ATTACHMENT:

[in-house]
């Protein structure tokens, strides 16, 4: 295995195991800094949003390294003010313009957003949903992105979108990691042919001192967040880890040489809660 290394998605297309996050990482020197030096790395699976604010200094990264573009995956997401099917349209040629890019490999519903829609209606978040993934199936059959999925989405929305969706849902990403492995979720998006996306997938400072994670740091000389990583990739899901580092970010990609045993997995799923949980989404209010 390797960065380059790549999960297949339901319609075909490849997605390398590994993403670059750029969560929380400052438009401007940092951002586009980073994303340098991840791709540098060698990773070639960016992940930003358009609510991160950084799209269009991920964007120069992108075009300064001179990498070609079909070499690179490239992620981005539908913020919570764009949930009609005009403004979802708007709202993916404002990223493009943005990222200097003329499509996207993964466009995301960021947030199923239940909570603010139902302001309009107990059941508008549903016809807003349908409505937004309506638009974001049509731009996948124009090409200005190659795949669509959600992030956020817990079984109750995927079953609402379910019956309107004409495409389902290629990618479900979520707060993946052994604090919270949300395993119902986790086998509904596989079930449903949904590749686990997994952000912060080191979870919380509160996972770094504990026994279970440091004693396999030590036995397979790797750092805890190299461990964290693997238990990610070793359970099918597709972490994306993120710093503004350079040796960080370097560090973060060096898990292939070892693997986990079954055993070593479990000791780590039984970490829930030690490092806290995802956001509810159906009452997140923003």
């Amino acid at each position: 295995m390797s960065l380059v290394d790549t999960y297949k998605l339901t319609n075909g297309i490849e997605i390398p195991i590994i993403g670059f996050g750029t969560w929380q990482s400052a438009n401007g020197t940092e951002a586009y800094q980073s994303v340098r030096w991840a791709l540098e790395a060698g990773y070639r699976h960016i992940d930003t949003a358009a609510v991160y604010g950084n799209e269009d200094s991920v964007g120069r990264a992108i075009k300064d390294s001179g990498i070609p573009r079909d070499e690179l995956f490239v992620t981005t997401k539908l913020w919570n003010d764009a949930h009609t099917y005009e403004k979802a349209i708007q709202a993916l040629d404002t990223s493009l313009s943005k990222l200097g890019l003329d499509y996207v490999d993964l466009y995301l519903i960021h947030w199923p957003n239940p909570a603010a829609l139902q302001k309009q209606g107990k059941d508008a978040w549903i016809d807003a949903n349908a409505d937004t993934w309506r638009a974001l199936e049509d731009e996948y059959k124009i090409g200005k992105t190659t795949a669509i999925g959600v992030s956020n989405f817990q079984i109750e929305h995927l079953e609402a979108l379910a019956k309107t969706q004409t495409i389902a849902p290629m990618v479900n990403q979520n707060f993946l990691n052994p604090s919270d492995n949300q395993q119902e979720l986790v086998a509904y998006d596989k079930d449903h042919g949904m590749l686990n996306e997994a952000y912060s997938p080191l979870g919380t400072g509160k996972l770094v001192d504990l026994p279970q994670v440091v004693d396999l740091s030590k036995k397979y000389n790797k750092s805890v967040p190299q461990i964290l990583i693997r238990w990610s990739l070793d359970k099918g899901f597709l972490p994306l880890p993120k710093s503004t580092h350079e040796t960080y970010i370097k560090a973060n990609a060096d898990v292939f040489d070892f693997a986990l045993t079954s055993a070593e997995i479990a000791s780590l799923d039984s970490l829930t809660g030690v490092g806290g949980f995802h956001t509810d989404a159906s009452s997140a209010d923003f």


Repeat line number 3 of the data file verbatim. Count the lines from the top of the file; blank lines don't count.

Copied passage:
């Amino acid at each position: 295995m390797s960065l380059v290394d790549t999960y297949k998605l339901t319609n075909g297309i490849e997605i390398p195991i590994i993403g670059f996050g750029t969560w929380q990482s400052a438009n401007g020197t940092e951002a586009y800094q980073s994303v340098r030096w991840a791709l540098e790395a060698g990773y070639r699976h960016i992940d930003t949003a358009a609510v991160y604010g950084n799209e269009d200094s991920v964007g120069r990264a992108i075009k300064d390294s001179g990498i070609p573009r079909d070499e690179l995956f490239v992620t981005t997401k539908l913020w919570n003010d764009a949930h009609t099917y005009e403004k979802a349209i708007q709202a993916l040629d404002t990223s493009l313009s943005k990222l200097g890019l003329d499509y996207v490999d993964l466009y995301l519903i960021h947030w199923p957003n239940p909570a603010a829609l139902q302001k309009q209606g107990k059941d508008a978040w549903i016809d807003a949903n349908a409505d937004t993934w309506r638009a974001l199936e049509d731009e996948y059959k124009i090409g200005k992105t190659t795949a669509i999925g959600v992030s956020n989405f817990q079984i109750e929305h995927l079953e609402a979108l379910a019956k309107t969706q004409t495409i389902a849902p290629m990618v479900n990403q979520n707060f993946l990691n052994p604090s919270d492995n949300q395993q119902e979720l986790v086998a509904y998006d596989k079930d449903h042919g949904m590749l686990n996306e997994a952000y912060s997938p080191l979870g919380t400072g509160k996972l770094v001192d504990l026994p279970q994670v440091v004693d396999l740091s030590k036995k397979y000389n790797k750092s805890v967040p190299q461990i964290l990583i693997r238990w990610s990739l070793d359970k099918g899901f597709l972490p994306l880890p993120k710093s503004t580092h350079e040796t960080y970010i370097k560090a973060n990609a060096d898990v292939f040489d070892f693997a986990l045993t079954s055993a070593e997995i479990a000791s780590l799923d039984s970490l829930t809660g030690v490092g806290g949980f995802h956001t509810d989404a159906s009452s997140a209010d923003f």